Professor X: Logan, I was a very different man. Lead me, guide me, be patient with me.
Logan: Patience isn’t my strong suit.
In a dark and desolate future mutants are hunted and killed by the indestructible robots named The Sentinals. Professor X and the X-Men plan to transport Wolverine back to the 1970s to stop an assassination that could change the future for the better.
The latest X-Men film reunites the original cast from the early 2000 trilogy with the cast of the recent X-Men: First Class (2011). First Class was set in the 60s and returned to the roots of the X-Men mythology where Charles Xavior became a Professor and Eric Lencher became the evil Magneto. First Class was in my opinion the best X-Men film made. Director Matthew Vaughn (Kick-Ass) created a pulpy retro adventure with career making performances from James McAvoy (Atonement), Michael Fassbender (Shame) and Jennifer Lawrence (The Hunger Games). In 2014 these three actors have become A list stars, all nominated for Academy Awards (with Lawrence winning in 2013 for Silver Linings Playbook). I wonder why the producers at Fox thought it was necessary to bring back the original cast of Patrick Stewart (Star Trek), Ian McKellan (The Hobbit), Halle Berry (The Call) and Ellen Page (Juno) who have somewhat fallen off the A list in recent years. If they had done a direct sequel to First Class and included all of the 70s set story found in this film, I believe the film could have been tighter and far more enjoyable with the opportunity to investigate these characters further and explore the wonderful retro setting. This film works best when it’s in the 70s and we follow the young Professor X, Magneto, and Mystique.
The most enjoyable scene takes place in the Pentagon where our heroes attempt to break out Magneto from an underground prison. The introduction of the enjoyable Quicksilver (Evan Peters) allows for some much needed humour and a clever slow motion sequence to follow. Unfortunately Quicksilver disappears without an explanation soon after.
The films tone is episodic and fragmented and is filled with ‘moments’ rather than fluid continuity. The scenes in the future are where the film really lacks. The future scenes are too dark and filled with unknown characters quickly getting killed by the sentinals. The action doesn’t add up to anything entertaining and the characters aren’t evolved enough for us to care. The future sequences aren’t needed and don’t add to the film overall except for give closure to the fans who are still upset about X-Men: The Last Stand (2006) which killed off a lot of the fan favourite lead characters.
My review may sound negative but the scenes in the 70s revolving around Professor X, Magneto, Mystique and Wolverine are the best in the franchise. Hugh Jackman as Wolverine is excellent as usual. His character has become the star of the series appearing in every X-Men film so far with two solely based on his character. He appears very comfortable in his role and has time to have some fun in this film instead of his usual brooding. James McAvoy has also grown comfortable in his role as the young Professor X. His struggle with his new addiction and coping with the loss of his school and students is heartbreaking and makes his redemption all the more satisfying. Michael Fassbender doesn’t have enough screen time as he did in First Class however he still excels as the tormented villain. A persona he has perfected in his previous roles from Shame (2011) and 12 Years a Slave (2013). Jennifer Lawrence was also terrific as Mystique. Lawrence has been getting a lot of critical acclaim over the past few years. I’ve enjoyed the Hunger Games films but I didn’t think she deserved all the attention. However in this film she has brought real emotional depth to the broken character of Mystique. Mystique is still torn between her former mentor Professor X and her new dangerous mentor Magneto. Magneto saw the anger inside of her and knew that she shared his hatred for what the humans had done to their people. He has unleashed her on to the world and now can’t control her as he watches her travel on a path of destruction. Her Mystique is possibly the best character in the film. You can’t keep your eyes off her.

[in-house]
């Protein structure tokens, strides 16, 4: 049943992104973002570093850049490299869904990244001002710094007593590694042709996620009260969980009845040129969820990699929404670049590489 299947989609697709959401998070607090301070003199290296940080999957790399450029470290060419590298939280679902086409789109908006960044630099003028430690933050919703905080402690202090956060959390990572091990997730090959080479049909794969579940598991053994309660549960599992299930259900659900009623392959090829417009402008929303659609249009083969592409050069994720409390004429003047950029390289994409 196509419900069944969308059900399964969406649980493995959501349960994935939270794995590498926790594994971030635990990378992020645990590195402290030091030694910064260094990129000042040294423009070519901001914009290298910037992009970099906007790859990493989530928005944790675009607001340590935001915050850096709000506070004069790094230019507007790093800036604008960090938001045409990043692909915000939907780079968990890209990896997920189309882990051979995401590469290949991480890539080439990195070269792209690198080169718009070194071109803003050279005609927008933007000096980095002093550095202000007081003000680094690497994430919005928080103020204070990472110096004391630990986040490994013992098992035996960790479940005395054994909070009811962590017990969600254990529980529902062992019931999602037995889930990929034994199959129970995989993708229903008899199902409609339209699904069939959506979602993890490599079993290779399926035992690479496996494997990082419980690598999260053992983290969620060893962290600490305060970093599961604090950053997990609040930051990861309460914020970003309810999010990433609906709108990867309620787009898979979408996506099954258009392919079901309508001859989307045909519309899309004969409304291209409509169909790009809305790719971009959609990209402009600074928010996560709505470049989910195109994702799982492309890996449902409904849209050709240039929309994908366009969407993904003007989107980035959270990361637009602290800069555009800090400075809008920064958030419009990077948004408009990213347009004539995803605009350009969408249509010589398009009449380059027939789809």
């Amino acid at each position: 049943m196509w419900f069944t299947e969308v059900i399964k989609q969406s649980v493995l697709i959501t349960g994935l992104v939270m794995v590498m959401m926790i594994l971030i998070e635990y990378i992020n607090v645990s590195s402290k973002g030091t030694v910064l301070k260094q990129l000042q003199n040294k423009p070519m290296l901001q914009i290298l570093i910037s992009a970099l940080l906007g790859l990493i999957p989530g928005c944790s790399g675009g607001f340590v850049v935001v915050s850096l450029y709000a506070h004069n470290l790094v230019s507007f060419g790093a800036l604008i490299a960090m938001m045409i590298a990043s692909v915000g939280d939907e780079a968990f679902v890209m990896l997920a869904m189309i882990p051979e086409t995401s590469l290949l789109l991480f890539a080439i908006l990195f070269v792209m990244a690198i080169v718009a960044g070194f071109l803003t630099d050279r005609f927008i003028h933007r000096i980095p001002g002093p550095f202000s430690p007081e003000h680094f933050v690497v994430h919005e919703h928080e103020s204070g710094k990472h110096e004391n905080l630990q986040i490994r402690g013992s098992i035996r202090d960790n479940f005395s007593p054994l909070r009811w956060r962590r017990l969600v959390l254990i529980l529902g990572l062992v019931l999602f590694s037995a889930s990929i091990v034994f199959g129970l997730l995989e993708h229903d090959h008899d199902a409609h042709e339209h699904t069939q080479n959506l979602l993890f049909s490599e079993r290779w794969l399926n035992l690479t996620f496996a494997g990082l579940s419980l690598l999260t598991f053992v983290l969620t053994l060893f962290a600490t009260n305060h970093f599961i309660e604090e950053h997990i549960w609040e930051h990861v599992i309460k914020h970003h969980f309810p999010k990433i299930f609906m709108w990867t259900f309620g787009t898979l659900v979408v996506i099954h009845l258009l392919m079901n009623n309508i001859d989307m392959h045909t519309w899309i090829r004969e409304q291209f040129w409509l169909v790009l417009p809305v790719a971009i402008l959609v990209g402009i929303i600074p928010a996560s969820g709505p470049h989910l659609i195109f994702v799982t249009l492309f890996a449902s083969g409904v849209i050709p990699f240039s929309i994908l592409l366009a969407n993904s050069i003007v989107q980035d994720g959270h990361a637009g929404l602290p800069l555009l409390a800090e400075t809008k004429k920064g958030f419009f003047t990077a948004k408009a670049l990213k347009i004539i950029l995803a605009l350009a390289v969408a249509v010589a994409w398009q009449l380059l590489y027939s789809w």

With solid direction from Bryan Singer (returning to the franchise after 2003’s X2) and amazing special effects, X-Men: Days of Future Past succeeds as a solid summer blockbuster however next time just stick with the past.
Rating: 3.5 Stars